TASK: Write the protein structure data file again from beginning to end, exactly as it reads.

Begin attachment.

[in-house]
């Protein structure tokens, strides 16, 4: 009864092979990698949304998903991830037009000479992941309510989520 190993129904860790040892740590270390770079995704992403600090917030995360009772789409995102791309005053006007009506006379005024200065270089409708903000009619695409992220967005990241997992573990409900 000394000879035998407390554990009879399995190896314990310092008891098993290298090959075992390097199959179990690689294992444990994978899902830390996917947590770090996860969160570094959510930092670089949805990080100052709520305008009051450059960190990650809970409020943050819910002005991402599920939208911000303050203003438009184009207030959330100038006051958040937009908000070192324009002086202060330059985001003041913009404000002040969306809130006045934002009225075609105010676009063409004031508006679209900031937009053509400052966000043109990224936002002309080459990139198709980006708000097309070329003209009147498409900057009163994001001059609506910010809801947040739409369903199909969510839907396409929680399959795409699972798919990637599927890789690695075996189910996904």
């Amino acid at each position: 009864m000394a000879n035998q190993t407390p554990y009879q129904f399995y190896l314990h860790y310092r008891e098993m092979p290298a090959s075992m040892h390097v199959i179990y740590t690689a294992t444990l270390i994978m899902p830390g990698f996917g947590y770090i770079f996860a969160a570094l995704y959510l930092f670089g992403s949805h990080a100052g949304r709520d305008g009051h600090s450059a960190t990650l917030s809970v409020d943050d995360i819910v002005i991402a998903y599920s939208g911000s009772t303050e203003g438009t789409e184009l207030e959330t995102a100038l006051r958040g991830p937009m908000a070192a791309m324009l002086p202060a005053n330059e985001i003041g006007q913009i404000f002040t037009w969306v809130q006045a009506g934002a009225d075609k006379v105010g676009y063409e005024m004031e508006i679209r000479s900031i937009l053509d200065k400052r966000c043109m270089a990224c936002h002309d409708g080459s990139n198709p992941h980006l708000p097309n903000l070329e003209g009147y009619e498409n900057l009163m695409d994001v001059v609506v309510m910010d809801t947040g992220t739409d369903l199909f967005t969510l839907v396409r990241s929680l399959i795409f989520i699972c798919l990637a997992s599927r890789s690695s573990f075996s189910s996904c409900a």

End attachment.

[in-house]
């Protein structure tokens, strides 16, 4: 009864092979990698949304998903991830037009000479992941309510989520 190993129904860790040892740590270390770079995704992403600090917030995360009772789409995102791309005053006007009506006379005024200065270089409708903000009619695409992220967005990241997992573990409900 000394000879035998407390554990009879399995190896314990310092008891098993290298090959075992390097199959179990690689294992444990994978899902830390996917947590770090996860969160570094959510930092670089949805990080100052709520305008009051450059960190990650809970409020943050819910002005991402599920939208911000303050203003438009184009207030959330100038006051958040937009908000070192324009002086202060330059985001003041913009404000002040969306809130006045934002009225075609105010676009063409004031508006679209900031937009053509400052966000043109990224936002002309080459990139198709980006708000097309070329003209009147498409900057009163994001001059609506910010809801947040739409369903199909969510839907396409929680399959795409699972798919990637599927890789690695075996189910996904």
């Amino acid at each position: 009864m000394a000879n035998q190993t407390p554990y009879q129904f399995y190896l314990h860790y310092r008891e098993m092979p290298a090959s075992m040892h390097v199959i179990y740590t690689a294992t444990l270390i994978m899902p830390g990698f996917g947590y770090i770079f996860a969160a570094l995704y959510l930092f670089g992403s949805h990080a100052g949304r709520d305008g009051h600090s450059a960190t990650l917030s809970v409020d943050d995360i819910v002005i991402a998903y599920s939208g911000s009772t303050e203003g438009t789409e184009l207030e959330t995102a100038l006051r958040g991830p937009m908000a070192a791309m324009l002086p202060a005053n330059e985001i003041g006007q913009i404000f002040t037009w969306v809130q006045a009506g934002a009225d075609k006379v105010g676009y063409e005024m004031e508006i679209r000479s900031i937009l053509d200065k400052r966000c043109m270089a990224c936002h002309d409708g080459s990139n198709p992941h980006l708000p097309n903000l070329e003209g009147y009619e498409n900057l009163m695409d994001v001059v609506v309510m910010d809801t947040g992220t739409d369903l199909f967005t969510l839907v396409r990241s929680l399959i795409f989520i699972c798919l990637a997992s599927r890789s690695s573990f075996s189910s996904c409900a």